7. For all working families across the United States?from fishermen in the gulf to our farmers in the heartland?this bill provides real benefits for real Americans.

    Which are what again?

    reduce oil use, cut carbon pollution, invest in efficiency and clean energy technologies that create jobs, and protect consumers’ wallets.

    I don’t know whether they really believe that, or whether they don’t really believe that, but expect other people to believe that. Either way, I weep.

    Reducing oil use and cutting carbon pollution may have benefits THAT NEED TO BE SPELLED OUT–they are not ends in themselves.

    Investing “in efficiency and clean energy technologies that create jobs” just moves jobs from one place to another, probably with net destruction.

    Protecting consumers’ wallets is just a flat-out lie.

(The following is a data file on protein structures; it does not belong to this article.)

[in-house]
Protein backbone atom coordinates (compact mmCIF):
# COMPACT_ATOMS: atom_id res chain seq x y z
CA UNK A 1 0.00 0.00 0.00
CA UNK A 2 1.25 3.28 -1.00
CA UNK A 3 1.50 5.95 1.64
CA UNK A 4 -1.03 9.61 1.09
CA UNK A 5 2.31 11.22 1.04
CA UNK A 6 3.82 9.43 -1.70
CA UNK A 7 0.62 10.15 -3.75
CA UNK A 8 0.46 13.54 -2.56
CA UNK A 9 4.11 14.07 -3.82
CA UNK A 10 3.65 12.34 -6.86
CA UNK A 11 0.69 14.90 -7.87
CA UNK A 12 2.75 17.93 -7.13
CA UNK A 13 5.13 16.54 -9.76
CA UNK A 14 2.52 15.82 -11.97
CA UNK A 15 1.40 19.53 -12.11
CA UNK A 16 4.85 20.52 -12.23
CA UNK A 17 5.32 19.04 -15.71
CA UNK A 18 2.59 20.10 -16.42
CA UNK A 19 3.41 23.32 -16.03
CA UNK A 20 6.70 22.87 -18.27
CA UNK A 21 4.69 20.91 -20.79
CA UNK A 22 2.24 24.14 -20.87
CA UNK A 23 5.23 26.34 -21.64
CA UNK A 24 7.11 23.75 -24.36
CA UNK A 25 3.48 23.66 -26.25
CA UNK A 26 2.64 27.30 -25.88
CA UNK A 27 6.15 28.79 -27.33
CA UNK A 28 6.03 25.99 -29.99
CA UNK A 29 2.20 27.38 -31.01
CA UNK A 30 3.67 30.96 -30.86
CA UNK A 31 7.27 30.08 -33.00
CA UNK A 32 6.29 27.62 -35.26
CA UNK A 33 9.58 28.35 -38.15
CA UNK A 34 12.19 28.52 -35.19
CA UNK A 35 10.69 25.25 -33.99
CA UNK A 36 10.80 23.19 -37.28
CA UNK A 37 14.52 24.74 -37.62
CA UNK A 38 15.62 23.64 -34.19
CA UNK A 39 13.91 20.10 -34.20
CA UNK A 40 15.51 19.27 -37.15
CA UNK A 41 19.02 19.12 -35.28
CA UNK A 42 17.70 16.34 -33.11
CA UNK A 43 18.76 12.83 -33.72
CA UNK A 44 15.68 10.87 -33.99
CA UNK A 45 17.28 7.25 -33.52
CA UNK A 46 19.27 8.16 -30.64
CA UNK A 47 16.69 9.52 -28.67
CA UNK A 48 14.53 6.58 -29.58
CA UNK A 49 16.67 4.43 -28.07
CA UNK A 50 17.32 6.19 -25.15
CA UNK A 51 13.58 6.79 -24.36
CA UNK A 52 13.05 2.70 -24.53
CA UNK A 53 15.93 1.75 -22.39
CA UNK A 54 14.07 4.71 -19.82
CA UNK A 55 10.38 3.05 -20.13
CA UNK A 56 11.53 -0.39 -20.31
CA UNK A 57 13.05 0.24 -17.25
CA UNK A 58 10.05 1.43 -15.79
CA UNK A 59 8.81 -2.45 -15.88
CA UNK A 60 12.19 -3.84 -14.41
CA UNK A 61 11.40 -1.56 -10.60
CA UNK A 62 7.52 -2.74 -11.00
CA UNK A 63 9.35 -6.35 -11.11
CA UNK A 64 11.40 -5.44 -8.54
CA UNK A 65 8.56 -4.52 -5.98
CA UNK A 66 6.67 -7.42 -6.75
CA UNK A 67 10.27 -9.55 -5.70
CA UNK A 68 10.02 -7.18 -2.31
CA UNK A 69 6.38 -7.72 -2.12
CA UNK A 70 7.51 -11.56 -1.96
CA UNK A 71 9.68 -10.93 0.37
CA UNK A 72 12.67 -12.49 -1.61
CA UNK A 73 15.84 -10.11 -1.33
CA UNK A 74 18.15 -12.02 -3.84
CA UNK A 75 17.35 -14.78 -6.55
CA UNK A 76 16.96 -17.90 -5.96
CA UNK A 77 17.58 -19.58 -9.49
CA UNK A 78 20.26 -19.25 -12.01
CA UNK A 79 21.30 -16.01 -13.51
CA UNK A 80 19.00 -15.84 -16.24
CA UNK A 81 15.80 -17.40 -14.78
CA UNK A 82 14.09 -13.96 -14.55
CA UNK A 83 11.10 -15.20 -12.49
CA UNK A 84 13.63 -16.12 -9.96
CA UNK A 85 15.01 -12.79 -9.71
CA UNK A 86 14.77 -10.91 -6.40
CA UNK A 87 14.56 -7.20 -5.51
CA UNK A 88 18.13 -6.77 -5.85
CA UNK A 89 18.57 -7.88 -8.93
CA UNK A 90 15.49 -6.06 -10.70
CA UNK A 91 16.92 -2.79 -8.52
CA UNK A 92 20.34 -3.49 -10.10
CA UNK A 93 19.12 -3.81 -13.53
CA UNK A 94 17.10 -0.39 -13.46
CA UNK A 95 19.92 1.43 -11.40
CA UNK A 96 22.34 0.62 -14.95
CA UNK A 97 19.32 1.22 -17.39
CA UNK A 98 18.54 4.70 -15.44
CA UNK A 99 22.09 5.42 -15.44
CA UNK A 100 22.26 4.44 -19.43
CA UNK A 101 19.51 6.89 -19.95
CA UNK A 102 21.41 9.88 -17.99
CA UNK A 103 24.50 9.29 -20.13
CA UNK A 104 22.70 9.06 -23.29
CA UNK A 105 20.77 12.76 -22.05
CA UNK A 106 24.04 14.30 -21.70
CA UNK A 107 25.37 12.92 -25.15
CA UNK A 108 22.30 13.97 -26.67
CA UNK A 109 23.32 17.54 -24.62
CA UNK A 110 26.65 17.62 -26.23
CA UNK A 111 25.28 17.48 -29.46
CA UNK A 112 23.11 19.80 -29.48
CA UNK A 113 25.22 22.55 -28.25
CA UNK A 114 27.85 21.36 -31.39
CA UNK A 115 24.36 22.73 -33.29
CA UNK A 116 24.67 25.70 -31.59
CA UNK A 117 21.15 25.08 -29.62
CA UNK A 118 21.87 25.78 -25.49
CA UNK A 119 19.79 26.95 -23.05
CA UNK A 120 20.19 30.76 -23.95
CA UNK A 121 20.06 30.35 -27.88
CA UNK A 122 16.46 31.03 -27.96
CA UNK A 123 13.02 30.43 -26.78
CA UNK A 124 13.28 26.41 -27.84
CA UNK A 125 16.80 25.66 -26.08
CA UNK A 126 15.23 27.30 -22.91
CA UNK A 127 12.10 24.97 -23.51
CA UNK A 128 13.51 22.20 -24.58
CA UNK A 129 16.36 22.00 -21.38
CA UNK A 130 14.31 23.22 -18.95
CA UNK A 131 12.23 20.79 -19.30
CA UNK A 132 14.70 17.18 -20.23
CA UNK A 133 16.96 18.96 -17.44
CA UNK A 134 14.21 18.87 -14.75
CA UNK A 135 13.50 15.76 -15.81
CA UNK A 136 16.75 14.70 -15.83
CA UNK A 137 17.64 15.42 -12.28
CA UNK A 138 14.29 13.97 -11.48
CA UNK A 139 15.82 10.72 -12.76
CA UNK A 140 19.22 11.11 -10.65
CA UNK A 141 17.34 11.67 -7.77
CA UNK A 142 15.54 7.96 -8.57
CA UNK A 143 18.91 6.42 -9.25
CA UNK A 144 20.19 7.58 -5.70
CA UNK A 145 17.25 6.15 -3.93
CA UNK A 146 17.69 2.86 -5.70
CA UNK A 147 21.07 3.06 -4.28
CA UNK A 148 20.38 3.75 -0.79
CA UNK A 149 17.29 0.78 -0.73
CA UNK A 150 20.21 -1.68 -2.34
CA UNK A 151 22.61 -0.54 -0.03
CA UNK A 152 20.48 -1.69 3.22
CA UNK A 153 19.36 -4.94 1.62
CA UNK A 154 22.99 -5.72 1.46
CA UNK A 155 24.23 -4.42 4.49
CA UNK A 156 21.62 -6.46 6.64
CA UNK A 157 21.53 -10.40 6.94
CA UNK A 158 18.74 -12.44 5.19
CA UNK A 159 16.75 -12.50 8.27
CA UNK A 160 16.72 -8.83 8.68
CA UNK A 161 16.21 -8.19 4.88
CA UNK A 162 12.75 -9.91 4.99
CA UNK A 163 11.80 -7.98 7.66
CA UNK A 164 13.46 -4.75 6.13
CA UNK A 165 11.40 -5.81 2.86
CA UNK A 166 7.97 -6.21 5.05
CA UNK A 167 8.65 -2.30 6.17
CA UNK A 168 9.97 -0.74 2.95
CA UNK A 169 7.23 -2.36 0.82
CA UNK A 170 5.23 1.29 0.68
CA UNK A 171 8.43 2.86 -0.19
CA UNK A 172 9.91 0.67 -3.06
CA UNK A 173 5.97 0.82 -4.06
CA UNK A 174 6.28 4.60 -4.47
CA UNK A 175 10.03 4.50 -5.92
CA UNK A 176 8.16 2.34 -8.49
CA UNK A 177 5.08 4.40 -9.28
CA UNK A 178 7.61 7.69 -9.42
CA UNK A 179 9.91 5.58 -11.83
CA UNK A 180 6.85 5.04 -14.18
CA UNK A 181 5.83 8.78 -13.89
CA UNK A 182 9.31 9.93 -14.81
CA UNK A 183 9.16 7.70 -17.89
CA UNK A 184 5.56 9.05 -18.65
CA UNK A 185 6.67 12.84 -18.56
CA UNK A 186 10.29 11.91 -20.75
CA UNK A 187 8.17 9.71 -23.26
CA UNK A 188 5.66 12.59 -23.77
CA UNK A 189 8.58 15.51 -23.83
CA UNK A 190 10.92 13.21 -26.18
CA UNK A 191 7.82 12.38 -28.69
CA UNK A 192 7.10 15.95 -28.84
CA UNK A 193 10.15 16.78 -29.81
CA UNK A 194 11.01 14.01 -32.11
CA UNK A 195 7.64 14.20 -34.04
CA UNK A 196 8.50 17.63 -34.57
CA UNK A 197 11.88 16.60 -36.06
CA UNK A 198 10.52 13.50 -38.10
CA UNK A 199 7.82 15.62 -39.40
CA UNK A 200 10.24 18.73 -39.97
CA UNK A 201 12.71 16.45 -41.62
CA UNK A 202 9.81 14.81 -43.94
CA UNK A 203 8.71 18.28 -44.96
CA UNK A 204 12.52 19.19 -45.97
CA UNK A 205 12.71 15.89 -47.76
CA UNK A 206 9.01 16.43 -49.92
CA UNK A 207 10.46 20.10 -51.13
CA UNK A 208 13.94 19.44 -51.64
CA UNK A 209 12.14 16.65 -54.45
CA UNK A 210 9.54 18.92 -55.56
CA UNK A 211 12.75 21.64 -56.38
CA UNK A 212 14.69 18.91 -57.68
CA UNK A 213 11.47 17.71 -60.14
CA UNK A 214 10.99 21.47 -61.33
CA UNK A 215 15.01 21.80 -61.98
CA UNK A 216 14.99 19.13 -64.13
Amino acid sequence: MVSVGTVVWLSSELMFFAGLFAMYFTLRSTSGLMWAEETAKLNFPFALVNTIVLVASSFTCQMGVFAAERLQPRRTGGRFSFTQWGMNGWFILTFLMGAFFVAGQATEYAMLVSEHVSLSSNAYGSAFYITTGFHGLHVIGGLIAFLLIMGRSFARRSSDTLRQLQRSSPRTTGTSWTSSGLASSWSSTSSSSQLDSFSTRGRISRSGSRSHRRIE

Even assuming that all the most nightmarish global warming scenarios will come true if we don’t act to reduce C02 emissions, these are not the justifications. Why can’t they say what they mean?

    1. “Investing “in efficiency and clean energy technologies that create jobs” just moves jobs from one place to another, probably with net destruction.”

      There’s no “probably” about it. It WILL result in net destrction. Forcible substutition of higher cost energy for lower cost energy reduces productivity and creates a drag on the overall economy.

      But they have to gin up the new reationale of “jobs” for the scheme precisely because the public’s belief in the original rationale of climate disaster is rapidly fading away.

      So they are throwing everything and the kitchen sink into the mix in addition to the original chicken little “the sky is falling” routine – it’s an economic boon, the old fallacy of energy independence, etc.